“But a lot of claims are small – glass claims and the like. What’s interesting is that data shows that the happiest customers are those with claims. The happiest auto insurance customer is someone who had a small claim that was settled quickly and easily. That person is much happier than someone who never made a claim.”
On Legislation Preventing Insurer-Owned Shops:
But what about the other various pending state legislation, such as the Corona bill in Texas?
“The problem is they are anti-consumer,” says Sullivan. “The collision repair industry isn’t held in high regard. But journalists are at the very bottom of the pile, so I’m allowed to say these kinds of things. It’s not like the collision repair industry is considered a bastion of virtue. People generally think that the people who fix their cars will rip them off. The industry, if guilty of anything, is [guilty] for looking the other way when they knew their brethren weren’t doing the right thing. If the industry had done a better job of policing its own, they’d have a better case to make.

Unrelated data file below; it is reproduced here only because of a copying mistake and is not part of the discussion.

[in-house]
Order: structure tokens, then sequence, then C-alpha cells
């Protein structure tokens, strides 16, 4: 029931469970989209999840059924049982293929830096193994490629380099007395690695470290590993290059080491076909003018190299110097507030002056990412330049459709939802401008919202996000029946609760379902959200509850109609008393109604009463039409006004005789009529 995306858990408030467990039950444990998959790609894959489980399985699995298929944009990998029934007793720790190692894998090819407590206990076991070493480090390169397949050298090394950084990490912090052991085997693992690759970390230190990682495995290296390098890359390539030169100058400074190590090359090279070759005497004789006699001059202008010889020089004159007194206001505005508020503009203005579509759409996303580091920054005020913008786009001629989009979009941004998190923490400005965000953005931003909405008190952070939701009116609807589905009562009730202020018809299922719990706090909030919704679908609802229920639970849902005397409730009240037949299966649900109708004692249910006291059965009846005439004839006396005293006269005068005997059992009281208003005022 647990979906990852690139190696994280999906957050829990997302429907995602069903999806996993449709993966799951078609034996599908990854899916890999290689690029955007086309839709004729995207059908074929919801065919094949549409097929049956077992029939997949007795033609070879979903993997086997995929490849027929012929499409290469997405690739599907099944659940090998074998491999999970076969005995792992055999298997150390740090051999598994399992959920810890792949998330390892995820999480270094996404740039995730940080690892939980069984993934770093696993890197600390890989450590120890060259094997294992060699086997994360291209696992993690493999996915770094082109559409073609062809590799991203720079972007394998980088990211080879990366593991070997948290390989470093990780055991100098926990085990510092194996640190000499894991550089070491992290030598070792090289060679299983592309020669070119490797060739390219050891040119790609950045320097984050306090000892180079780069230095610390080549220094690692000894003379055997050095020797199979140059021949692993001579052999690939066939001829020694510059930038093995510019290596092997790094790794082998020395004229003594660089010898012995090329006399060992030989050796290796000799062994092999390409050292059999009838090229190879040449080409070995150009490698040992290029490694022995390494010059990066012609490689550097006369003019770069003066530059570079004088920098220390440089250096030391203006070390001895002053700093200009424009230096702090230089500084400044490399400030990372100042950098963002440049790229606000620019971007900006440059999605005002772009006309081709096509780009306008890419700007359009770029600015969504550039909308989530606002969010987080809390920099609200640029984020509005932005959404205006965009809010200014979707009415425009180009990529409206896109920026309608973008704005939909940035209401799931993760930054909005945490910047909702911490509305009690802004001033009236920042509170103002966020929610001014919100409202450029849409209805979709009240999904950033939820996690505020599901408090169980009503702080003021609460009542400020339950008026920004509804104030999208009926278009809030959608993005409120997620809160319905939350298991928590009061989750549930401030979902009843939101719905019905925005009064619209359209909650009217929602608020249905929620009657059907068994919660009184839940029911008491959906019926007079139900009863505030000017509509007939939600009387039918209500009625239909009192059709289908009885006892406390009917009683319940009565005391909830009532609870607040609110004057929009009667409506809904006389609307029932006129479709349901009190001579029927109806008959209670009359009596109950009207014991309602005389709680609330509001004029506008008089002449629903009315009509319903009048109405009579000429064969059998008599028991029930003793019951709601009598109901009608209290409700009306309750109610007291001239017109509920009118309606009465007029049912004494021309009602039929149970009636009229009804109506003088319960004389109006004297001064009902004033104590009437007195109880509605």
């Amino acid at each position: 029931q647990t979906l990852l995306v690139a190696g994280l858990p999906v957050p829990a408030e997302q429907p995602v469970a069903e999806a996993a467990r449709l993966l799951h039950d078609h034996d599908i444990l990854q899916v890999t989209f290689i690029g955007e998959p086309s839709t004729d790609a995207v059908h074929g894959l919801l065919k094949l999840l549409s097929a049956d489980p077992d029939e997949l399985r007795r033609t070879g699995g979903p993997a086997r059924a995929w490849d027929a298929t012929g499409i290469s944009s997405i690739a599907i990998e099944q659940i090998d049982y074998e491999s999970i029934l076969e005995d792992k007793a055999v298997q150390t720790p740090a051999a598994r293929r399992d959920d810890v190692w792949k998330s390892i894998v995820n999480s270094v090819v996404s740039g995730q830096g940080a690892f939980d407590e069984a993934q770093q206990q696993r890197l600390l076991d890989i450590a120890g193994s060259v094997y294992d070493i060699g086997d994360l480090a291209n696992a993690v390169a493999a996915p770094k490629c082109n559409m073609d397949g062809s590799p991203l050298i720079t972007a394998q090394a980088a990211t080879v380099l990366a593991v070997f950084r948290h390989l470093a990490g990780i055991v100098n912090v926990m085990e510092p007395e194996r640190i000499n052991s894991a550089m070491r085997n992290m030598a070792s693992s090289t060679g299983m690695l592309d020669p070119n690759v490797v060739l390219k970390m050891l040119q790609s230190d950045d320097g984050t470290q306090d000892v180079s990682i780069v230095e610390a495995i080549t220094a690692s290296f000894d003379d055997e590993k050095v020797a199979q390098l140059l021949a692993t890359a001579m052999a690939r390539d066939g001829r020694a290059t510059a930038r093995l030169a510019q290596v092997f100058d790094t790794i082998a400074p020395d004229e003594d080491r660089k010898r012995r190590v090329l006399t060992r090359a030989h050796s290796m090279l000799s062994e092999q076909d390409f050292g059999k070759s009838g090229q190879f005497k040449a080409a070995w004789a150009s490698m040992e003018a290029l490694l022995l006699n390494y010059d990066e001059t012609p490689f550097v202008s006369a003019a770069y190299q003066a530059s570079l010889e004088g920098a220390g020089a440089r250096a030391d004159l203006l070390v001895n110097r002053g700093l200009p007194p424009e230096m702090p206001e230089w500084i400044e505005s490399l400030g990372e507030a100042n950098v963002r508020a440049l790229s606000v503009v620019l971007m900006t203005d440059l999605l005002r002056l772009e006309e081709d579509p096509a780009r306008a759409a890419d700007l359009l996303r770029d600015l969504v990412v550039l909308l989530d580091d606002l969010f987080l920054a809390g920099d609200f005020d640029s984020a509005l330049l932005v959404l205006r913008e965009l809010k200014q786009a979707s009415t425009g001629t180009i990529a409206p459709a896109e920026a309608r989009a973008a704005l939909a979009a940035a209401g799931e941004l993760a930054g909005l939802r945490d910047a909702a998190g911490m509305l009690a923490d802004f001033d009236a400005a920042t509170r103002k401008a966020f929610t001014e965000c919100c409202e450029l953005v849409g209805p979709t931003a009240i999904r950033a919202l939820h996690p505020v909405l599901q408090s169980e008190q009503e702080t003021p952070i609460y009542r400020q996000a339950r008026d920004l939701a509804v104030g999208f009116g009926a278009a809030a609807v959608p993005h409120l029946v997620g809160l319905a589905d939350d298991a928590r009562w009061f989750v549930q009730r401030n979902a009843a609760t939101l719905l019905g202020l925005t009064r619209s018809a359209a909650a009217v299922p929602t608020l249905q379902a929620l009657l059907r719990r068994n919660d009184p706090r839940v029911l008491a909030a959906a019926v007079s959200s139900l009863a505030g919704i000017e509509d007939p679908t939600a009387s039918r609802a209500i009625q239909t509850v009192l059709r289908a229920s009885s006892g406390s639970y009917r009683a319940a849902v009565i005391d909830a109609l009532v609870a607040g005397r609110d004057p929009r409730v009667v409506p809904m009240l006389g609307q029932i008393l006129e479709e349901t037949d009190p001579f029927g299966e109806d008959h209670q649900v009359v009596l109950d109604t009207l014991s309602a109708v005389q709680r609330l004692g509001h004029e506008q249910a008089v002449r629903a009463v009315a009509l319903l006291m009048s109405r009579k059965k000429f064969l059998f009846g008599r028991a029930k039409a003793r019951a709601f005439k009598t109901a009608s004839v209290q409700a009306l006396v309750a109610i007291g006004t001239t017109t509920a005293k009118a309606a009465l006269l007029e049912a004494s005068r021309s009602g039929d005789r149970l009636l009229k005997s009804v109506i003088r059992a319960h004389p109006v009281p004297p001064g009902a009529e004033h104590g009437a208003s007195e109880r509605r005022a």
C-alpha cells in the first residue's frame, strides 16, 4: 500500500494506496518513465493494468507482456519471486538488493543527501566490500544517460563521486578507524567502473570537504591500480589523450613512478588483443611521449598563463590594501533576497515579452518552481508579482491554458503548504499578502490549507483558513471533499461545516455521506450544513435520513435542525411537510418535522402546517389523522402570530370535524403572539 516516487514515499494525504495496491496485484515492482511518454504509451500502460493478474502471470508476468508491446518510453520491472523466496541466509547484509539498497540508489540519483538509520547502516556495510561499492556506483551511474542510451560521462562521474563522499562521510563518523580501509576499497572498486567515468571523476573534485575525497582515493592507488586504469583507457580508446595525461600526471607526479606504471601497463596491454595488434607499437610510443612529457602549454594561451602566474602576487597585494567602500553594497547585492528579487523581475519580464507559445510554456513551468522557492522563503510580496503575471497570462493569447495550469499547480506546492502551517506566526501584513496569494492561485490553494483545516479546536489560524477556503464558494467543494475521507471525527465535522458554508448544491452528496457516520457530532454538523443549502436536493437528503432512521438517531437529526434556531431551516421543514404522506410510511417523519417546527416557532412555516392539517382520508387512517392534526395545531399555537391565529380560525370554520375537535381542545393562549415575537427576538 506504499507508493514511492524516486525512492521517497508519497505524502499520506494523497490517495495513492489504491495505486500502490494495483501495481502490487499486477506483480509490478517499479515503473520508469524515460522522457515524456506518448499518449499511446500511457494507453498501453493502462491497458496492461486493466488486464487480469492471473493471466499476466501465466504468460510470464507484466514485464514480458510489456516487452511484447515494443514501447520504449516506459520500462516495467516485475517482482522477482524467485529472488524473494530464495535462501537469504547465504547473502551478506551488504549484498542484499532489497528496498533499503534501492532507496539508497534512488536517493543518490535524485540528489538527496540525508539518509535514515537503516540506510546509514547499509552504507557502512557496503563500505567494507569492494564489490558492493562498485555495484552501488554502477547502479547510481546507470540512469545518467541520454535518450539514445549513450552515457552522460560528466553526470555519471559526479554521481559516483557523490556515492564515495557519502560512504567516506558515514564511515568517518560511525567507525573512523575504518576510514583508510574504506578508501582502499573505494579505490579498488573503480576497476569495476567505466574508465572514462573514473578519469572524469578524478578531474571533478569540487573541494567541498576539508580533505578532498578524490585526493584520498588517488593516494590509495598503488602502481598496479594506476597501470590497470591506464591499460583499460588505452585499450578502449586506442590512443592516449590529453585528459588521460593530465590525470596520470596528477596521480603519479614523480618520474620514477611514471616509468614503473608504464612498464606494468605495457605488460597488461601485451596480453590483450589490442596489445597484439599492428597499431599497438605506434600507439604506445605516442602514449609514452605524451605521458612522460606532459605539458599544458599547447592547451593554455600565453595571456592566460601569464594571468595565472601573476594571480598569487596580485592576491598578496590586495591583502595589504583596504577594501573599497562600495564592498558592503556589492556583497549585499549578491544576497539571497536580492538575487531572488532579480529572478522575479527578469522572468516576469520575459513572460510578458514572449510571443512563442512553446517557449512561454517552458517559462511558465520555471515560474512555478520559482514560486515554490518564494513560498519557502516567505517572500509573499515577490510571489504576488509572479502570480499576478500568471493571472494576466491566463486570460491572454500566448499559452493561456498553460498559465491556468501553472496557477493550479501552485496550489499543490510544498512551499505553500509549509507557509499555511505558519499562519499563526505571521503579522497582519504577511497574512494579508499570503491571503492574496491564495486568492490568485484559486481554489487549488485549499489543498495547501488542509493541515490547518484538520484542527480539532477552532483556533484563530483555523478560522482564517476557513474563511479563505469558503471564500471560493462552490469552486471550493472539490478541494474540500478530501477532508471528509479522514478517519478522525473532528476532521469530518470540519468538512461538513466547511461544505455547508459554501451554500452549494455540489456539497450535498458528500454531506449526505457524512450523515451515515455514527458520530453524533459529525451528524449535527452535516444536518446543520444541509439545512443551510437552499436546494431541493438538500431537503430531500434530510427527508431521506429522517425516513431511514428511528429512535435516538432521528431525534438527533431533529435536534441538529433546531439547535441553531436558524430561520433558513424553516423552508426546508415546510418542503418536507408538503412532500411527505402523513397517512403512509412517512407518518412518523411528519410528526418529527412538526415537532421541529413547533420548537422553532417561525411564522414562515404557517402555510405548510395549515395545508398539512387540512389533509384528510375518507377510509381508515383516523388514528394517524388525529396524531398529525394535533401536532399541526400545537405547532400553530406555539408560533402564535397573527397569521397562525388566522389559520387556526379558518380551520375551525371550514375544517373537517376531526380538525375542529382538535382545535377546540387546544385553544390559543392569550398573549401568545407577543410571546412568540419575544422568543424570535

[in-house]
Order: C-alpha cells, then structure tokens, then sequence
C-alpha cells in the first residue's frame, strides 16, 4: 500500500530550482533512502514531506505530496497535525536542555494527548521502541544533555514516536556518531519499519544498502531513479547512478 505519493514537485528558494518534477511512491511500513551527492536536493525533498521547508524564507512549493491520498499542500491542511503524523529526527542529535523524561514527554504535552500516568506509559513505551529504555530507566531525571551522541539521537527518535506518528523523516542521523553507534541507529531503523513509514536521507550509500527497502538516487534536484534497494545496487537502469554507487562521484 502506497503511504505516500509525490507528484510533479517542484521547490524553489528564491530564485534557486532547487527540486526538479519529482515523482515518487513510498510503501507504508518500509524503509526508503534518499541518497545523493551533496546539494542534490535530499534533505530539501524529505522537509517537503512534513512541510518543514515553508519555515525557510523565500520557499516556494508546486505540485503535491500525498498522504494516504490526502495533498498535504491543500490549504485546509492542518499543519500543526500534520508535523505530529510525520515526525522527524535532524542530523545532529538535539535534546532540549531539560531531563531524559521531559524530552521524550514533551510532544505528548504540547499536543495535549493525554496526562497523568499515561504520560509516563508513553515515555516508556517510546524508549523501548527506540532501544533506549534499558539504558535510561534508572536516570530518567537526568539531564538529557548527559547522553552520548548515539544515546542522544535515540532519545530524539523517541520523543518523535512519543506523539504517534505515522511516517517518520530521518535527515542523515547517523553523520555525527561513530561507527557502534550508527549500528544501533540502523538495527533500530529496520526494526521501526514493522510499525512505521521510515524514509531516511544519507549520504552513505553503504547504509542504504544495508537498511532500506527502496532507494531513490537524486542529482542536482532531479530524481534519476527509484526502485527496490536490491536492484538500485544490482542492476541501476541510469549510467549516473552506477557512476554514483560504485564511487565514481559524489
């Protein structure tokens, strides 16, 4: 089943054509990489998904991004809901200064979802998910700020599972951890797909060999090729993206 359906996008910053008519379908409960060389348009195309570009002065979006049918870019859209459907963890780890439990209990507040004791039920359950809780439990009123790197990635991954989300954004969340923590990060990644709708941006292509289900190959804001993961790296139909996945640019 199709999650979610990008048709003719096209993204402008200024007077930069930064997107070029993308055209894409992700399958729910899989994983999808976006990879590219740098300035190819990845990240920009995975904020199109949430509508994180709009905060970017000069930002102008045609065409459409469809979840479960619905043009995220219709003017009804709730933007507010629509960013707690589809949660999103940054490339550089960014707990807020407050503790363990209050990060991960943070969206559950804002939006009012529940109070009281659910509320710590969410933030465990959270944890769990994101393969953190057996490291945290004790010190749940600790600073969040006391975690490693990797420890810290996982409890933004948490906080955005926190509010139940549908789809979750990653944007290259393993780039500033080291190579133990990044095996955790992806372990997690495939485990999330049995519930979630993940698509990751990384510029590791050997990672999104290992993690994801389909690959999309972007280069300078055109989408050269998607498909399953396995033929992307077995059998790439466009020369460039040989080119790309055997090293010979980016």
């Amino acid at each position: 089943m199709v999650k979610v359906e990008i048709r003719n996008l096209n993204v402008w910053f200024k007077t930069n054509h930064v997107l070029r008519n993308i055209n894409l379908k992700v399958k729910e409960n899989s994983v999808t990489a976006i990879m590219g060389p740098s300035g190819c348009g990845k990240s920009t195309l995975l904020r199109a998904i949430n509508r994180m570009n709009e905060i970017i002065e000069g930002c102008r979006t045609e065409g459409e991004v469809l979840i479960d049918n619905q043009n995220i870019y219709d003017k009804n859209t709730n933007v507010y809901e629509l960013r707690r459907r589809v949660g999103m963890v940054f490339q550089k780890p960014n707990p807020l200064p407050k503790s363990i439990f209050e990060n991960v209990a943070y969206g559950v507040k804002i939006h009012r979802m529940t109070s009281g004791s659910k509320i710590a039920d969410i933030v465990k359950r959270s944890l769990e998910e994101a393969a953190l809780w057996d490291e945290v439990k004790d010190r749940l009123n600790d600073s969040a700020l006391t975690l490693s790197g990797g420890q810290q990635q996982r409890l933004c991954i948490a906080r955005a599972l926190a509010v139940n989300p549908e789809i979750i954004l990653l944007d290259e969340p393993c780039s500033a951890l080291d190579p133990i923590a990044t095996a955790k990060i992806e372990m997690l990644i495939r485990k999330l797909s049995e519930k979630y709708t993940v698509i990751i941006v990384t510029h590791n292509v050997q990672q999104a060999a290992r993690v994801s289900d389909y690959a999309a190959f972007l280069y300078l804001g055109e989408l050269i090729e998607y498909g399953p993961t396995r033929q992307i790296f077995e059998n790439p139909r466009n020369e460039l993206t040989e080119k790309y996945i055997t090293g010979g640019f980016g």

“When an insurer comes in and says they’re going to guarantee the repair, who does one trust – an insurer or Joe’s Fender and Wheel? Frankly, you’re going to believe in a company like Allstate. At the end of the day, consumers and legislators realize that shop owners are trying to hold back the tide.”
On Work Quality at Insurer-Owned Shops:
“One thing shop owners don’t understand is that Allstate [is not guilty of] systematically fixing cars improperly. [For example,] not blending for color match. Say [Joe’s Fender and Wheel] decided [they’re] going to cut corners and wanted to make it a matter of corporate policy, i.e. send a memo that they didn’t want to blend paint. If [they did] that, there’s no lawsuit there because it’s just one guy. But if Allstate makes a corporate policy to not do something [properly] and someone can prove it’s detrimental to the customer, that’s a class-action lawsuit waiting to happen. Based on this, there are actually more constraints on Allstate than there are on an independent shop.”
On Market Realignment:
In 1993, Sullivan formed Risk Information Inc. to produce specialized publications for the insurance industry. Also in 1993, he launched the weekly Auto Insurance Report and in 1994, the bi-weekly Property Insurance Report. A speaker’s bureau was added in 1997, and the Auto Insurance Report National Conference began in 1998.